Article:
How to Form a Company in Arizona


Ready to form a company in Arizona? This guide will walk you through the process, from choosing a business structure to filing for an EIN (Employer Identification Number). We’ll also cover some important details about Arizona business taxes. So if you want to learn how to form a company in Arizona, read on!

If you want to learn how to form a company in Arizona, you’ll need to know some of the basic requirements and how the process works.

Registering with the state and federal government is the first step in forming a company in Arizona. After that, you’ll need to create an official name for your company and form articles of organization. The process is fairly straightforward but will require some paperwork, so it’s important to follow all of the requirements carefully.

Choosing a business structure

Choosing your business structure is an important decision that can have long-term effects on your company.

There are several different types of business structures available to you, including:

  • Sole proprietorship (1 owner)
  • Partnership (multiple owners)
  • Corporation (separate legal entity)
  • Limited liability corporation (LLC)

Creating an official name

First things first, you’ll need to choose an official name for your company. There are a few factors to consider when choosing a name. The name should be easy to pronounce, spell, and remember—you don’t want people spending time trying to figure out what your company does or how they can contact you. In Arizona, the name of your business must begin with one of three approved words: “Limited” (Ltd.), “Corporation” (Corp.), and “Incorporated” (Inc.).

The name should not be too similar to an existing business; it may cause confusion among customers about which company provides services in Arizona. Additionally, names that sound similar but have different meanings can lead consumers astray when trying to find the service they need from one business over another—for example, Pamela’s Bakery vs. Pamela’s Bed & Breakfast Inn would cause some confusion as both businesses provide lodging services but are operated by different individuals under separate entities within their respective industries.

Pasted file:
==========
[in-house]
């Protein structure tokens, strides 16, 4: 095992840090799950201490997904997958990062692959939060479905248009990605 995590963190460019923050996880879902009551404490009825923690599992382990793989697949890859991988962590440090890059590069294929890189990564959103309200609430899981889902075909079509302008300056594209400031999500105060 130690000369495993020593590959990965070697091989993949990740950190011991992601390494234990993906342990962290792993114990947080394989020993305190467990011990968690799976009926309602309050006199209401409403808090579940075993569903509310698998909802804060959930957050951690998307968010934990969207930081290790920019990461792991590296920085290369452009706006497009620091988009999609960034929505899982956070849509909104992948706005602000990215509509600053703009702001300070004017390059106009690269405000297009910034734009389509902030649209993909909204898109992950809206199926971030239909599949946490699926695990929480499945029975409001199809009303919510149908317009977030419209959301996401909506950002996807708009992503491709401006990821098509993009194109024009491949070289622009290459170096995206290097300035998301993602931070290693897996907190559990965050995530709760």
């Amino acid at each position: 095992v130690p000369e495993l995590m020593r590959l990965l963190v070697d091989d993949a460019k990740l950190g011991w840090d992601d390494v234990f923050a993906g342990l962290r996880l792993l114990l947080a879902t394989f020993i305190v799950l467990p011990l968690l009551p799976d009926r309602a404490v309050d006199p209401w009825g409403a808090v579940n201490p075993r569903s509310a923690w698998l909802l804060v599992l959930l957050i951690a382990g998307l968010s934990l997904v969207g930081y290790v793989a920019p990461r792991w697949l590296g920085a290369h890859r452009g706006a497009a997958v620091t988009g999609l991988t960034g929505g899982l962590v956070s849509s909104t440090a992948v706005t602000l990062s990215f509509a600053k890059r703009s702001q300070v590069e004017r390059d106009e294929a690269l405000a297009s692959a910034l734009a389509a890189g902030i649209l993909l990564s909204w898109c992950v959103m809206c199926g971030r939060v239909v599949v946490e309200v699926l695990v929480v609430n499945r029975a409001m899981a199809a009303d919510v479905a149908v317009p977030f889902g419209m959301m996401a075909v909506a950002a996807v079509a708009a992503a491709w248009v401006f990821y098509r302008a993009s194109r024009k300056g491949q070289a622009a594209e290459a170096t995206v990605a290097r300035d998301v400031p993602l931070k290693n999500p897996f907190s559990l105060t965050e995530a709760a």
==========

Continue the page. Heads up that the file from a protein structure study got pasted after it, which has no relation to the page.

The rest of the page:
Formulating articles of organization

Articles of organization are a public record, so you should be careful not to include any sensitive information in your articles. The articles must include:

  • The business name, address and purpose
  • The incorporator’s signature (or signature of someone authorized to act on behalf of the corporation)
  • Notarization by a notary public or other official authorized to administer oaths

Getting an EIN (Employer Identification Number)

What is an EIN?

An Employer Identification Number (EIN) is a tax identification number used by businesses in the United States. It’s also sometimes referred to as a federal tax ID or FEIN, or Federal Employer Identification Number. You’ll be given this number when you form your company in Arizona: it’s required for both corporations and LLCs.

What does my EIN do? Your EIN will help you open a bank account for your business, file taxes as an individual, and make sure everything is done legally under U.S.-imposed laws. What if I already have an EIN from another state? If you have already filed taxes in another state or country with your own business entity, then you probably have an existing EIN that can be transferred over if needed! Otherwise—and this applies mostly to new companies—you’ll need to apply online at www​-irs​-gov/​Employe​rIden​tificationNumber (or just go straight there by clicking here).